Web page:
According to Einstein's equation for the photoelectric effect (also known as Einstein’s photoelectric law):

Energy of incident photon = work function + kinetic energy of photo-electron.

hf = f + ½mv2


f (“phi”) is known as the work function.
It represents the energy required to ‘liberate’ an electron from the surface of a metal.
Because f is a discrete amount of energy, it can in turn be represented by the formula f = hf0, where f0 is called the threshold frequency.
The value of the work function is different for different metals.


the electron









The Photocell

  • Light of a suitable frequency shines on A (called the photocathode).
  • This releases electrons (by the Photoelectric Effect).
  • The electrons are attracted to point B (the anode), and from there they flow around the circuit, where they can be detected by a galvanometer, or alternatively they can be used to activate an electronic device.


Applications of photoelectric sensing devices

  • Burglar alarms
  • Automatic doors
  • Control of burners in central heating
  • Sound track in films



X-rays are produced when high-energy electrons collide with a high density target.
the electron













Operation of the X-ray tube

  • The low voltage supplies power to a  filament which in turn heats the cathode at A.
  • Electrons are emitted from the hot cathode due to Thermionic Emission.
  • They get accelerated across the vacuum due to the very high voltage and smash into the high-density anode (usually tungsten) at B.
  • Most of the kinetic energy gets converted to heat, which must be removed with a coolant.
  • Some inner electrons in the tungsten get bumped up to a high orbital, then quickly fall back down to a lower lever, emitting X-rays in the process.
  • These X-rays are emitted in all directions.
  • Most of these get absorbed by the lead shielding, but some exit through a narrow window, where they are then used for the required purpose.

Properties of X-Rays:

  • They are Electromagnetic Waves
  • They cause ionisation of atoms
  • They have high penetration powers

Uses of X-rays

  • Medicine:  To detect broken bones
  • Industry: To detect breaks in industrial pipes

Why can X-ray production be considered as the inverse of the Photoelectric Effect?

They can ionise atoms in the body, causing them to become abnormal, which can lead to cancer.



Leaving Cert Physics Syllabus


Depth of Treatment







1. The electron

The electron as the indivisible quantity of charge.
Reference to mass and location in the atom.
Units of energy: eV, keV, MeV,


Electron named by G. J. Stoney.
Quantity of charge measured by





2. Thermionic

Principle of thermionic emission and its application to the production of a beam of electrons.

Cathode ray tube consisting of heated filament, cathode, anode, and screen.

Deflection of cathode rays in electric and magnetic fields.

Use of cathode ray tube to demonstrate the production of a beam of electrons – deflection in electric and magnetic fields.

• cathode ray oscilloscope
• television.
Use of CRO to display signals:
• ECG and EEG.





3. Photoelectric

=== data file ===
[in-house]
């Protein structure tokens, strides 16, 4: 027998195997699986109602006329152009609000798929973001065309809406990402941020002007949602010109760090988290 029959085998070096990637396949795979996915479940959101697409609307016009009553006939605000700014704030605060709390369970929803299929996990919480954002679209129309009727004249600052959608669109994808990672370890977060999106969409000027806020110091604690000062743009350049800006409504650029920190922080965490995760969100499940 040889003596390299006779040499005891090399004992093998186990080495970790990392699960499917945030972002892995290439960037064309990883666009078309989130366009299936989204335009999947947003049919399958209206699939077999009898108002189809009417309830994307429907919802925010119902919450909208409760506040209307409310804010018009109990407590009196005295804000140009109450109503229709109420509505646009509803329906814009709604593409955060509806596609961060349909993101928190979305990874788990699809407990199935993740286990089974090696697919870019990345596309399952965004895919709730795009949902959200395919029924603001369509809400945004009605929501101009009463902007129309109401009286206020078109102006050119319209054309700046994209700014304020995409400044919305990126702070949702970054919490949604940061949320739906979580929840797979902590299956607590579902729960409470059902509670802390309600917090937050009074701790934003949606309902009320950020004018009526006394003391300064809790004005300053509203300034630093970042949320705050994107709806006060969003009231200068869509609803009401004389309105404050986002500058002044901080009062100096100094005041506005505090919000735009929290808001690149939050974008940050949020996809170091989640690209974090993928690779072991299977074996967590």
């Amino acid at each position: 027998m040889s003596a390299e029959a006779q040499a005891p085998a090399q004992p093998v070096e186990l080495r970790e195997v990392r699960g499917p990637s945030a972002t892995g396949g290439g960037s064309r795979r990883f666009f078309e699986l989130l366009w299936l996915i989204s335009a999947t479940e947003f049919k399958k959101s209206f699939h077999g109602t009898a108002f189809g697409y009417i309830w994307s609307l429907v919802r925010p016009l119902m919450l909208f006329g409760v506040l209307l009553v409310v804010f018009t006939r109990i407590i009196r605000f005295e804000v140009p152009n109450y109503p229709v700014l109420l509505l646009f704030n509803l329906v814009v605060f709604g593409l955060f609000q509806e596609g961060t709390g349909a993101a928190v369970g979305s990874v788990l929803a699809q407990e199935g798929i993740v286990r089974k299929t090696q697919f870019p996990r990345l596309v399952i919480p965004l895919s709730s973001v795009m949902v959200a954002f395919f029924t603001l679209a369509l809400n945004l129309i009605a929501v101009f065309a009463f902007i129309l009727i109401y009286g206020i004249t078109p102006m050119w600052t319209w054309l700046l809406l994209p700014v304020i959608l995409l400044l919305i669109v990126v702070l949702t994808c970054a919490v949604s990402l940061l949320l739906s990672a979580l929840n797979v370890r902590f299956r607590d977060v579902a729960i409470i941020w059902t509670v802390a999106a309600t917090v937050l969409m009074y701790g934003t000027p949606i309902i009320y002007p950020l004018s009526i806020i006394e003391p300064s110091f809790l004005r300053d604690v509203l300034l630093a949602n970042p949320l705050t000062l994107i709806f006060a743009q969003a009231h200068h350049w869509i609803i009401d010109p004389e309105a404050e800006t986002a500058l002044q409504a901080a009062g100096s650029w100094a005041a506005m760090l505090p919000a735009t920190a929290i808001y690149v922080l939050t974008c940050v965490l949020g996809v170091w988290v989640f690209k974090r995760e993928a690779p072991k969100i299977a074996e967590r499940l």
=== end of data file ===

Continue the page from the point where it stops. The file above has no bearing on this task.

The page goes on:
Photoelectric effect.
The photon as a packet of
energy; E = hf
Effect of intensity and frequency of incident light.
Photocell (vacuum tube): structure and operation.
Threshold frequency.
Einstein's photoelectric law.

Demonstration, e.g. using zinc plate, electroscope, and different light sources.


Demonstration of a photocell.

Applications of photoelectric
sensing devices:
• burglar alarms
• automatic doors
• control of burners in central
• sound track in films.





4. X-rays

X-rays produced when high-energy electrons collide with target.
Principles of the hot-cathode
X-ray tube.
X-ray production as inverse of photoelectric effect.
Mention of properties of X-rays:
• electromagnetic waves
• ionisation
• penetration.


Uses of X-rays in medicine and industry.

Extra Credit
About one hundred years ago, several remarkable and highly-important discoveries were crowded into the short space of ten years: X-rays in 1895, radioactivity the following year, the electron in 1897, quantum theory in 1900, and special relativity in 1905.
Individually, each had enormous significance and collectively they heralded what is now known as ‘modern physics’.

*The charge on the electron is the smallest amount of charge found in nature
Physicists still don’t know why an electron has the same charge as a proton!
Later on we will come across particles called quarks, some of which have a charge of 1/3rd that of the electron. But these are not found isolated in nature.

*The Cathode Ray Tube
This phenomenon was noticed before people were familiar with the concept of the electron.
What was known was that if a fluorescent screen was placed on the inside of the tube, fluorescence would occur.
Therefore something seemed to be coming from the cathode.
Because the electrons could not be seen, this ‘something’ was called cathode rays, and the apparatus was called a cathode ray tube.

Incidentally, the cathode ray tube was first developed by Sir William Crookes, of Crooke’s Radiometer fame (remember what that is?). Crooke was a major player in the world of physics in the late 19th century.
Crooke later lost all respectability among his peers due to his willingness to get involved in physic research (being able to read someone else’s mind and all that). Crookes' final report so outraged the scientific establishment that there was talk of depriving him of his Fellowship of the Royal Society.